Credit: Cineverse/Fandor
by Daniel Gorman Featured Film Genre Views

Our Father, the Devil — Ellie Foumbi

August 29, 2023

Ellie Foumbi’s Our Father, the Devil takes the broad, familiar strokes of the revenge drama and fashions them into something altogether more tragic. The film begins with a fuzzy, opaque image; a woman, Marie (Babetida Sadjo), sits at a café smoking and sipping coffee. The camera pans just a bit and reveals that we are not observing her through glass, but are in fact looking at her reflection in a window. It’s a key visual motif — a kind of bifurcation of the self — that literally displays two Maries. It will eventually become clear that she’s not so much living two lives, but that a hazy past life is constantly threatening to supplant her current existence. It’s an important distinction, and the entire crux of Foumbi’s emotionally charged feature debut.

That current existence seems stable, if unremarkable. Marie is the head chef at an assisted living facility; she works with her best friend, Nadia (Jennifer Tchiakpe), and one of the residents is Marie’s former culinary mentor, Jeanne (Martine Amisse), who still critiques Marie’s dishes from her sick bed. Marie and Nadia seem to have reached a détente with their casually racist boss, and while the women are overworked, they still find time for a weekly girls movie night. It’s all pleasant enough, but Marie carries a weight with her. She’s professional but closed off, seemingly unwilling to seek out relationships — a hunky waiter at the aforementioned café seems very interested in Marie, for instance, although she politely rebuffs him every time he flirts with her. But everything changes when she lays eyes on Father Patrick (Souleymane Sy Savane); or, more precisely, when she hears his voice. The new priest is making the rounds of the facility, winning over the residents with words of wisdom put forth in soothing, dulcet tones. Marie hears this voice from a distance and seems to enter a fugue state, cautiously approaching the room it’s emanating from. The camera creeps with her, peering from behind a corner to catch a glimpse of this stranger, at which point Marie immediately faints. It’s not clear at first how she knows this man or why she is so nervous around him; Foumbi walks a fine line between in determining how much to reveal in these early scenes, but things eventually reach a boiling point. Father Patrick invites himself back into Marie’s kitchen under the pretense of asking for some food, patiently but insistently making more and more requests of her, until she cracks him over the head with a skillet. It’s a remarkable sequence; long, stretched out, aching with tension. Foumbi and cinematographer Tinx Chan link the scene with our initial introduction to Marie by centering Father Patrick in the middle of the frame, as if he is anchoring the camera, while he dictates Marie’s movements. Eventually, the camera shifts just a bit so that we see Marie traversing the kitchen, the Father’s reflection cast on surfaces in the background. Like Marie, he too has a ghost image, a sort of symbolic doppelgänger, but it’s also implied that he is all around her.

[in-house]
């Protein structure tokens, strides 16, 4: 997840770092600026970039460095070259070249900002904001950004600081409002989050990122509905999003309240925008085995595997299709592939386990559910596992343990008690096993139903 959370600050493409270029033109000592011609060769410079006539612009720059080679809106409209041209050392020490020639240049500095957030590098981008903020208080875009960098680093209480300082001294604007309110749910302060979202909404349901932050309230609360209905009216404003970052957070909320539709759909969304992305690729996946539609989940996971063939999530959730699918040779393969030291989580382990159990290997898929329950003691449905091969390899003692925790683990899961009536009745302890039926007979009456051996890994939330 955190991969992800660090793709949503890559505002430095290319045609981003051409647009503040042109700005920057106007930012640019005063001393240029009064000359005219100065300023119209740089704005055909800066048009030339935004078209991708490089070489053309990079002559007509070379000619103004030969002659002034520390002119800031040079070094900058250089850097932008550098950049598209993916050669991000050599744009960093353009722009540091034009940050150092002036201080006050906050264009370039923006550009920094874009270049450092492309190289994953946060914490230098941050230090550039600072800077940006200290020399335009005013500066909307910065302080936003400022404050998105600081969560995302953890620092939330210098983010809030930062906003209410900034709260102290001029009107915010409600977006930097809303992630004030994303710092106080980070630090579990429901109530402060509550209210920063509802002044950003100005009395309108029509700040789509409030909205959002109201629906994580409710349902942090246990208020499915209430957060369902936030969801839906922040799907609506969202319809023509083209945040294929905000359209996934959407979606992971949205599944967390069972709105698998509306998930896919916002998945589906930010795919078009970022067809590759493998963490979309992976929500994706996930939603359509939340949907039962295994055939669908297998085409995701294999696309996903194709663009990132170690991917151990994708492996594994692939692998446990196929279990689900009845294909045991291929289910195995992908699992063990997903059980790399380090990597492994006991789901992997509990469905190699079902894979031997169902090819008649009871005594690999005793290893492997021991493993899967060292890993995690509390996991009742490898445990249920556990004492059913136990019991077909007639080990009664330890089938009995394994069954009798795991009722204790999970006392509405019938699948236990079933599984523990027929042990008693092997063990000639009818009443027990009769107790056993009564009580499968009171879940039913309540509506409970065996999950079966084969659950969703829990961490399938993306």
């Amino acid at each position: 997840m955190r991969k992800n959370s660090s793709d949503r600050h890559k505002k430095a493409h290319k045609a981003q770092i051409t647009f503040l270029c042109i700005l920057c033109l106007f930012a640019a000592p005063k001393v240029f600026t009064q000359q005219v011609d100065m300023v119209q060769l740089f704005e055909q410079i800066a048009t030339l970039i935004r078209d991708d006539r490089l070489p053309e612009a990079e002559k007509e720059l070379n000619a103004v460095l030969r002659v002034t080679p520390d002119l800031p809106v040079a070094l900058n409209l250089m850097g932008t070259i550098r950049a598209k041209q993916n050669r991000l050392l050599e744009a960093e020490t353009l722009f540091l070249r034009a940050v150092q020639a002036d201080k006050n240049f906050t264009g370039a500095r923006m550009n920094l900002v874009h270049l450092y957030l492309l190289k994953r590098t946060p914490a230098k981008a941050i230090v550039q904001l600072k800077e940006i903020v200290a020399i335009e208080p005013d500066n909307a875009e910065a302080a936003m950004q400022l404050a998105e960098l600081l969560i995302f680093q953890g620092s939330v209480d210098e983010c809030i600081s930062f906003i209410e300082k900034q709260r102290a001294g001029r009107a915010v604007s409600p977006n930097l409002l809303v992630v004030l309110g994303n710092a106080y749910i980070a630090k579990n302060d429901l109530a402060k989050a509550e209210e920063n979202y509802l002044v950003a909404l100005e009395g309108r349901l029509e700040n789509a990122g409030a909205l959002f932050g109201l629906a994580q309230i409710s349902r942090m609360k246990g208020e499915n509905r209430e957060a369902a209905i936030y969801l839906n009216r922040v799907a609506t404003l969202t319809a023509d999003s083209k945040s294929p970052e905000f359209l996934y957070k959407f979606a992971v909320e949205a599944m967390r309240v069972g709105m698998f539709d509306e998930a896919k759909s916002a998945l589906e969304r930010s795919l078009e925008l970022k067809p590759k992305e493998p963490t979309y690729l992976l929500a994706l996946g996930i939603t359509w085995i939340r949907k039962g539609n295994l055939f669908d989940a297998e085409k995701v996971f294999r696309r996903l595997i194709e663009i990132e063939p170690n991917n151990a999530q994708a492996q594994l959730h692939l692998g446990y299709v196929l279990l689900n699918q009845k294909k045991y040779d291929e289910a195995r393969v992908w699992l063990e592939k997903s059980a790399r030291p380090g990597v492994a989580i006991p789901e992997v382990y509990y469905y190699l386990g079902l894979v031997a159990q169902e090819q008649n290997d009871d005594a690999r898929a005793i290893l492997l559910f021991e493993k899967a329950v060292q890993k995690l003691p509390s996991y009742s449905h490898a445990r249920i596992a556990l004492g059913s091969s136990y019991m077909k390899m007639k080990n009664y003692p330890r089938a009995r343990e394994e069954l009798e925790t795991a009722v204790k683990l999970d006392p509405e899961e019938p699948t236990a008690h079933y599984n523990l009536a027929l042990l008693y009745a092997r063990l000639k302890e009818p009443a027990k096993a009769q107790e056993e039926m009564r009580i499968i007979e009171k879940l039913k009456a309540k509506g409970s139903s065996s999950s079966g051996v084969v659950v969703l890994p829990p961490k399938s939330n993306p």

What follows is a variation on Polanski’s adaptation of Death and the Maiden; Marie ties Father Patrick up, accusing him of being a warlord named Sogo from their home country of Guinea and responsible for the death of Marie’s family. He denies it, of course, and much of the film’s middle stretch is taken up with this he said/she said scenario. But Foumbi doesn’t play coy with the audience for long — a definitive answer to the man’s identity is given, not so much as a twist or grand reveal than as an invitation to ponder the limits of forgiveness. Can people change? Sadjo is remarkable here, delivering what’s sure to stand as one of the year’s best performances. She’s equally adept at calm stillness and barely contained rage, her vocal inflections alternating between fear and righteous fury. She gets a show-stopping monologue about halfway through the film, recalling the night that Sogo and his children’s army attacked her village, the death of her parents and siblings, and her long journey to France as a refugee. Sadjo lays it all out in affectless monotone, as if even the memory of this tragedy renders everything numb. The film periodically threatens to indulge in cliché, a kind of pat, “those who seek revenge should dig two graves” platitude. But Sadjo’s performance infuses the proceedings with an intensity that papers over any rough patches, and the film’s final moments deliver an emotional wallop. We are left with a final image that points to an uncertain future, but one that suggests at least a glimmer of hope still exists.

DIRECTOR: Ellie Foumbi;  CAST: Babetida Sadjo, Souléymane Sy Savané, Jennifer Tchiakpe;  DISTRIBUTOR: Cineverse;  IN THEATERS: August 25;  RUNTIME: 1 hr. 48 min.